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An Assessment of the Impact of Charging for Provincial Water Use Permits

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  • Steven Renzetti
  • Diane Dupont

Abstract

Population and income growth and global warming have contributed to a growing concern regarding the availability of potable water supplies in Canada. While a number of provinces have already introduced fees for the permits required for direct water withdrawals, others give these permits away gratis. The paper assesses the likely impacts of introducing a charge for water permits upon the water use and production costs of the major water-using sectors in Ontario. These impacts are quantified by using a numerical analysis based upon econometric models of water use. The analysis indicates that by charging for water withdrawal permits the government can encourage water conservation and bring in new revenues, while doing relatively little to raise the industry's costs.

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File URL: http://links.jstor.org/sici?sici=0317-0861%28199909%2925%3A3%3C361%3AAAOTIO%3E2.0.CO%3B2-A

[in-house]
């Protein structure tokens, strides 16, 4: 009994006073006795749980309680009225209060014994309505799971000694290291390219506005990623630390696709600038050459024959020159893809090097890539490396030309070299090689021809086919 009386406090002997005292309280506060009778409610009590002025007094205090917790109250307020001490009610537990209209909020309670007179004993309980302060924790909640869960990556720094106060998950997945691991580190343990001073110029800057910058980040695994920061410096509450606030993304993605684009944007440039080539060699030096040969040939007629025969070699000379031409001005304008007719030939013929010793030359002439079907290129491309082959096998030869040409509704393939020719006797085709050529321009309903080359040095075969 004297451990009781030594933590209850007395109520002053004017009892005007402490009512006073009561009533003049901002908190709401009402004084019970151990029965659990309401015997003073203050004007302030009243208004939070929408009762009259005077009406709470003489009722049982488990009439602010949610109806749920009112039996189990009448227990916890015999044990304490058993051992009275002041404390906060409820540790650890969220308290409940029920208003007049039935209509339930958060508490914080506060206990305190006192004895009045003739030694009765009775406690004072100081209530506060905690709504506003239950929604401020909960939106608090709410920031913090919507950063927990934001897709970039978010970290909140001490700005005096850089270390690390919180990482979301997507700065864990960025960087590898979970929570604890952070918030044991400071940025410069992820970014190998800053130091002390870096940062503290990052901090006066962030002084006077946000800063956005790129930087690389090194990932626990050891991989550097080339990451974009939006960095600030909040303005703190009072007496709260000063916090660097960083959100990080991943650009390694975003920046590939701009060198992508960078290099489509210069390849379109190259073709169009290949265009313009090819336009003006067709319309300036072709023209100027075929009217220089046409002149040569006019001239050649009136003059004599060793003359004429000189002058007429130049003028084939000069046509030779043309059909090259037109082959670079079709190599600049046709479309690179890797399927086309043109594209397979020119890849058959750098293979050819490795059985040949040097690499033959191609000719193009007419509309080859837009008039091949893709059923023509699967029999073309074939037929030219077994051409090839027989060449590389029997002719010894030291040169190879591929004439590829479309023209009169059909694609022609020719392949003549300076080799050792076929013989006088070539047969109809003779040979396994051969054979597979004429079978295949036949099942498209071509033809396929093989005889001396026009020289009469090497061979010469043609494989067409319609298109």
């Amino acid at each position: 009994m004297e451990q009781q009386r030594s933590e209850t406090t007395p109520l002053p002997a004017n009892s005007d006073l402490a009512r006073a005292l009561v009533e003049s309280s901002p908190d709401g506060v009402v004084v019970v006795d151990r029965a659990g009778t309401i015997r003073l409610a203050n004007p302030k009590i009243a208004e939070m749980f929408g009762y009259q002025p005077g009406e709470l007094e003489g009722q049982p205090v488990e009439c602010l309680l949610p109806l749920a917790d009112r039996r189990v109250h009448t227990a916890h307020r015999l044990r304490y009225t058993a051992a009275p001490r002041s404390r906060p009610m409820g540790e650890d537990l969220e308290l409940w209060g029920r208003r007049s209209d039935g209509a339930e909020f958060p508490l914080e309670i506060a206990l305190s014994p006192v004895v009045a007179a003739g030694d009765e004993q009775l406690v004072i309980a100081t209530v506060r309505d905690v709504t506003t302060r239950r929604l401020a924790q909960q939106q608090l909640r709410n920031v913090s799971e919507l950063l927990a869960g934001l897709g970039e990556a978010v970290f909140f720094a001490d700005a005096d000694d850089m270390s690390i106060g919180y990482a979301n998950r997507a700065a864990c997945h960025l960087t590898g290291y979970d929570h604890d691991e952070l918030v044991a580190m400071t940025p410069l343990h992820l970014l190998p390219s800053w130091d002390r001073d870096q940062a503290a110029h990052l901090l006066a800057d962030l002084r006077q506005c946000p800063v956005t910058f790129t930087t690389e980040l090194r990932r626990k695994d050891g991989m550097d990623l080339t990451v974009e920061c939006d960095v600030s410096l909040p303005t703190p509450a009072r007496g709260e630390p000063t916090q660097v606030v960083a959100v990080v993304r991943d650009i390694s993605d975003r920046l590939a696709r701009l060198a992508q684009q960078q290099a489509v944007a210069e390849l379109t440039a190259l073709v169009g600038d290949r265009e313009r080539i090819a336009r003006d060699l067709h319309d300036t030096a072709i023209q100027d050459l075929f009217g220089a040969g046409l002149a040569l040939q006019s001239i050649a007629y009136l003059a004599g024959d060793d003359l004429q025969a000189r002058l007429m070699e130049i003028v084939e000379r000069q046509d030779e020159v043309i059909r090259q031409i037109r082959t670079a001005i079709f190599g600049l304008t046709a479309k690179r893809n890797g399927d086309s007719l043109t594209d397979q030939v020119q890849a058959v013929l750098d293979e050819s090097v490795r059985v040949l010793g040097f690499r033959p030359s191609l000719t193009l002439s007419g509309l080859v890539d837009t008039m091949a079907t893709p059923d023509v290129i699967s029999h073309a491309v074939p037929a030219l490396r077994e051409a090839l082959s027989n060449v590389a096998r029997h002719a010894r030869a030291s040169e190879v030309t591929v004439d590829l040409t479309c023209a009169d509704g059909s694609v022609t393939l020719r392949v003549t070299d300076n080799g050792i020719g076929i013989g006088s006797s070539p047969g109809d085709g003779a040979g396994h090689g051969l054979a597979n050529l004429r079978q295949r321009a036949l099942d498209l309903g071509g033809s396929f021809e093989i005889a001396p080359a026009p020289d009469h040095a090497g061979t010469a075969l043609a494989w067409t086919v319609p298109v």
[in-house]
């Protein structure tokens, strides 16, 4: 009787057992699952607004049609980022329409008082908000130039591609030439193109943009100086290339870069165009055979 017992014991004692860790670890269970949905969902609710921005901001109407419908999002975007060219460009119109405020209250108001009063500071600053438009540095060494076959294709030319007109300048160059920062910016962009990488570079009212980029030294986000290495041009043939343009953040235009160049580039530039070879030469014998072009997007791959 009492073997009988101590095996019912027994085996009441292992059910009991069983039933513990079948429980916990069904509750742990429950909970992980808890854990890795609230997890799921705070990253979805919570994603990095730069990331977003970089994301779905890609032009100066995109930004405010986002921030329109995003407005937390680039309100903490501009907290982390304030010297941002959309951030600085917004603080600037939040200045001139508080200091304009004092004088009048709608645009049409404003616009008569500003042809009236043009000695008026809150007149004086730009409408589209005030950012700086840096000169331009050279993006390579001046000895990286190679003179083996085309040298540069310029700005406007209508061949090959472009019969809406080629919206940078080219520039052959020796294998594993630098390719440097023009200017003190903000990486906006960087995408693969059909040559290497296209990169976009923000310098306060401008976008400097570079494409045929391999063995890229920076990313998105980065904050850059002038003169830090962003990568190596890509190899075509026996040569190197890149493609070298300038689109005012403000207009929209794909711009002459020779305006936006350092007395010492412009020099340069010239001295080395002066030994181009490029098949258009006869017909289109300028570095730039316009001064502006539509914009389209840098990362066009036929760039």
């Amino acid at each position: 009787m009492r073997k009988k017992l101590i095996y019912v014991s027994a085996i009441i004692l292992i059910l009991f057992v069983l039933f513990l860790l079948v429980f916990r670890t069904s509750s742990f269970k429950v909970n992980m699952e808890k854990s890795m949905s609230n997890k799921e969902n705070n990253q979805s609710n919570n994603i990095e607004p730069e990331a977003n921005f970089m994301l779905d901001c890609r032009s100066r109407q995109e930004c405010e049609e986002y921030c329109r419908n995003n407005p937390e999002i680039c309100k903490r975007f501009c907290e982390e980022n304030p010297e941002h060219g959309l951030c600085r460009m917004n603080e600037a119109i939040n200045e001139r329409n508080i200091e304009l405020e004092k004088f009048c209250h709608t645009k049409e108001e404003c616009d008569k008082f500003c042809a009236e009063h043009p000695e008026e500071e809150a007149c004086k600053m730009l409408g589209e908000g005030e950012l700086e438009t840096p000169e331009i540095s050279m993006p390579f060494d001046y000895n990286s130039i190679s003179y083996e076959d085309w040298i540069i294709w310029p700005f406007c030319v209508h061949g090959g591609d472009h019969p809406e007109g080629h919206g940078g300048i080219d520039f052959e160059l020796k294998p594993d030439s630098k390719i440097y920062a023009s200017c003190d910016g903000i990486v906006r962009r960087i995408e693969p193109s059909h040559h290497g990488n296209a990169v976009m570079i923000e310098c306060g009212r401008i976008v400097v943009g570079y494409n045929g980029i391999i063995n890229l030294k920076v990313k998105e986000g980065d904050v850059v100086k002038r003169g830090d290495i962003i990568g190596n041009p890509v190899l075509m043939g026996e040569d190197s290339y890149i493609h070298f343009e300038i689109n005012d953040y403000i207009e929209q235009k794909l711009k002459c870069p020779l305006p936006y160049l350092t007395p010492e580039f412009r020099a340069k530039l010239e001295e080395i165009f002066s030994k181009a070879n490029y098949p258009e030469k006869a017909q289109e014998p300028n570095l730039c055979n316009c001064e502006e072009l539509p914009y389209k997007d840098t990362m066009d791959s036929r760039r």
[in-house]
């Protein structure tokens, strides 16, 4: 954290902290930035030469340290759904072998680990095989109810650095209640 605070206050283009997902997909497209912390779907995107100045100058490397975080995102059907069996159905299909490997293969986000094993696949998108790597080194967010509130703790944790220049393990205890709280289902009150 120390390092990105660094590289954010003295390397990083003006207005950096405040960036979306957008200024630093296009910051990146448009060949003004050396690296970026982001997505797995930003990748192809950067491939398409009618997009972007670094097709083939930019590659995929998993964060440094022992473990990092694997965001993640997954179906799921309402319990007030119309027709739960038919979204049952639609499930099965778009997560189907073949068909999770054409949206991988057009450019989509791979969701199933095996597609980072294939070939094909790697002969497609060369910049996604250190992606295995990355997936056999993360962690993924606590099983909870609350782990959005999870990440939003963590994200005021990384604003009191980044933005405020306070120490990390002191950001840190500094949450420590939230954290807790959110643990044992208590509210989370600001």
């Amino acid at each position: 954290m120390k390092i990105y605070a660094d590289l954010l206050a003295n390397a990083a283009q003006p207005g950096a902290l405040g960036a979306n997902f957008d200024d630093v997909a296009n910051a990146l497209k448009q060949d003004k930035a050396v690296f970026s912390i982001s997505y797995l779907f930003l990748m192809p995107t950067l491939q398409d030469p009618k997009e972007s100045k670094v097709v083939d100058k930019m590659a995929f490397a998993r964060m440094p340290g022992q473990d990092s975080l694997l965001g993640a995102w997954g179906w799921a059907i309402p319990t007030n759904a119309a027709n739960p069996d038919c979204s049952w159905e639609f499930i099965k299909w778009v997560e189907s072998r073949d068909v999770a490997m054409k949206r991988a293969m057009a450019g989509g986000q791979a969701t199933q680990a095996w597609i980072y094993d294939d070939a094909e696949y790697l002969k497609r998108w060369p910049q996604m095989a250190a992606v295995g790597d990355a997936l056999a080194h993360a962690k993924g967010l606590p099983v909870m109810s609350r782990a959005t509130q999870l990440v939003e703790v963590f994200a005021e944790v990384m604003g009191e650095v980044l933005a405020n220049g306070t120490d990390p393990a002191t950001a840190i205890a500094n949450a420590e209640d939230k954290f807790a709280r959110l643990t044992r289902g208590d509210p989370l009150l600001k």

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Bibliographic Info

Article provided by University of Toronto Press in its journal Canadian Public Policy.

Volume (Year): 25 (1999)
Issue (Month): 3 (September)
Pages: 361-378

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Handle: RePEc:cpp:issued:v:25:y:1999:i:3:p:361-378

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Postal: University of Toronto Press Journals Division 5201 Dufferin Street Toronto, Ontario, Canada M3H 5T8
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Cited by:
  1. Zachariah, Oswald & Rollins, Kimberly S., 1999. "Optimal Economic Management Of Groundwater Quantity And Quality: An Integrated Approach," 1999 Annual meeting, August 8-11, Nashville, TN 21501, American Agricultural Economics Association (New Name 2008: Agricultural and Applied Economics Association).
  2. Nicholas Rivers & Steven Groves, 2013. "The Welfare Impact of Self-supplied Water Pricing in Canada: A Computable General Equilibrium Assessment," Environmental & Resource Economics, European Association of Environmental and Resource Economists, vol. 55(3), pages 419-445, July.

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